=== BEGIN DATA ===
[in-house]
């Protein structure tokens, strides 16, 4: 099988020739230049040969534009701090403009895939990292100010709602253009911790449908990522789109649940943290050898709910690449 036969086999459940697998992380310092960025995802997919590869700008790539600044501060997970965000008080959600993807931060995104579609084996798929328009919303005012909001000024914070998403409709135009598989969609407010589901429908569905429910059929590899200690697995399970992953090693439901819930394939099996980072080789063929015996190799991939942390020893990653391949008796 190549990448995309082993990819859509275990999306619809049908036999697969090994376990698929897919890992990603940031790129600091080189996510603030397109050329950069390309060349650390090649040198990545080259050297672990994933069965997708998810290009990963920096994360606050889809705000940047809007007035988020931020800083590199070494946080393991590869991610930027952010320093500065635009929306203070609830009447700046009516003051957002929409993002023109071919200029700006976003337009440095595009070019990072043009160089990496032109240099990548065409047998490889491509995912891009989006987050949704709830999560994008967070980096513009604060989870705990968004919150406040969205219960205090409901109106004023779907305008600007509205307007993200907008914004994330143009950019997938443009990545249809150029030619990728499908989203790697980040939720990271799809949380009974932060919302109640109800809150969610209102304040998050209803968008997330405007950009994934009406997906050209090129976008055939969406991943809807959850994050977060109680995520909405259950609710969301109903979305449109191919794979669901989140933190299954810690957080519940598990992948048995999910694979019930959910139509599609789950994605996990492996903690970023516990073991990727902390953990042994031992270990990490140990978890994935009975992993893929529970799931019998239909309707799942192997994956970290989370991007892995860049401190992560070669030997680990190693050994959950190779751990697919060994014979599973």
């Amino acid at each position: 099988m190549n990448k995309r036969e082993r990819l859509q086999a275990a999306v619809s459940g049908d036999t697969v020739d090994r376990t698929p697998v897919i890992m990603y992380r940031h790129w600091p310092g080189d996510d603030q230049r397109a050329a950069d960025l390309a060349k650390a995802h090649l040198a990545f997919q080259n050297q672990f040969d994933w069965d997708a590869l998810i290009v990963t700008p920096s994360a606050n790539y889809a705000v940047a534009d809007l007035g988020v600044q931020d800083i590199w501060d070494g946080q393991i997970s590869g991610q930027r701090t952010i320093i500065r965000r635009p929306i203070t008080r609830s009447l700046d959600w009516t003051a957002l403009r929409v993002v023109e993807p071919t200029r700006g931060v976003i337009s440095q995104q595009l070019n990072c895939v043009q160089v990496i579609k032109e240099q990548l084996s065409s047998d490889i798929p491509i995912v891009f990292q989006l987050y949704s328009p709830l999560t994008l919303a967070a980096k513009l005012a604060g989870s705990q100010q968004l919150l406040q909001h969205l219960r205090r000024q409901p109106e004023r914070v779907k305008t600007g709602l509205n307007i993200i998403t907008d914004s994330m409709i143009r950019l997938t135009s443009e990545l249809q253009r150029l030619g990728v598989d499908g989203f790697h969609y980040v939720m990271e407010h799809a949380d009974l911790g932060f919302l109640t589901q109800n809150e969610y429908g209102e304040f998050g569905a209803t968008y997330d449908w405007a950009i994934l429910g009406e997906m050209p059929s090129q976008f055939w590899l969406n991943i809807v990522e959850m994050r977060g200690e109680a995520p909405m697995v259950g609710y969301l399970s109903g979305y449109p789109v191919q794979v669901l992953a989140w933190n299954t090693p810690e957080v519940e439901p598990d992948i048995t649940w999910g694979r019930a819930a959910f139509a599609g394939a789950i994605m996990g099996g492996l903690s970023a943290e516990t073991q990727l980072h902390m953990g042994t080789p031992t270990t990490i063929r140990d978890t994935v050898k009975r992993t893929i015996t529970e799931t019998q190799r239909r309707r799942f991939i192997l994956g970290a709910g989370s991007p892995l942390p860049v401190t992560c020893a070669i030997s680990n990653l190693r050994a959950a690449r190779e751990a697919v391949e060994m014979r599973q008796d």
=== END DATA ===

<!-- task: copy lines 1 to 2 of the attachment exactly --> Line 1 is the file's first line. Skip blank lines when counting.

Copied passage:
[in-house]
């Protein structure tokens, strides 16, 4: 099988020739230049040969534009701090403009895939990292100010709602253009911790449908990522789109649940943290050898709910690449 036969086999459940697998992380310092960025995802997919590869700008790539600044501060997970965000008080959600993807931060995104579609084996798929328009919303005012909001000024914070998403409709135009598989969609407010589901429908569905429910059929590899200690697995399970992953090693439901819930394939099996980072080789063929015996190799991939942390020893990653391949008796 190549990448995309082993990819859509275990999306619809049908036999697969090994376990698929897919890992990603940031790129600091080189996510603030397109050329950069390309060349650390090649040198990545080259050297672990994933069965997708998810290009990963920096994360606050889809705000940047809007007035988020931020800083590199070494946080393991590869991610930027952010320093500065635009929306203070609830009447700046009516003051957002929409993002023109071919200029700006976003337009440095595009070019990072043009160089990496032109240099990548065409047998490889491509995912891009989006987050949704709830999560994008967070980096513009604060989870705990968004919150406040969205219960205090409901109106004023779907305008600007509205307007993200907008914004994330143009950019997938443009990545249809150029030619990728499908989203790697980040939720990271799809949380009974932060919302109640109800809150969610209102304040998050209803968008997330405007950009994934009406997906050209090129976008055939969406991943809807959850994050977060109680995520909405259950609710969301109903979305449109191919794979669901989140933190299954810690957080519940598990992948048995999910694979019930959910139509599609789950994605996990492996903690970023516990073991990727902390953990042994031992270990990490140990978890994935009975992993893929529970799931019998239909309707799942192997994956970290989370991007892995860049401190992560070669030997680990190693050994959950190779751990697919060994014979599973």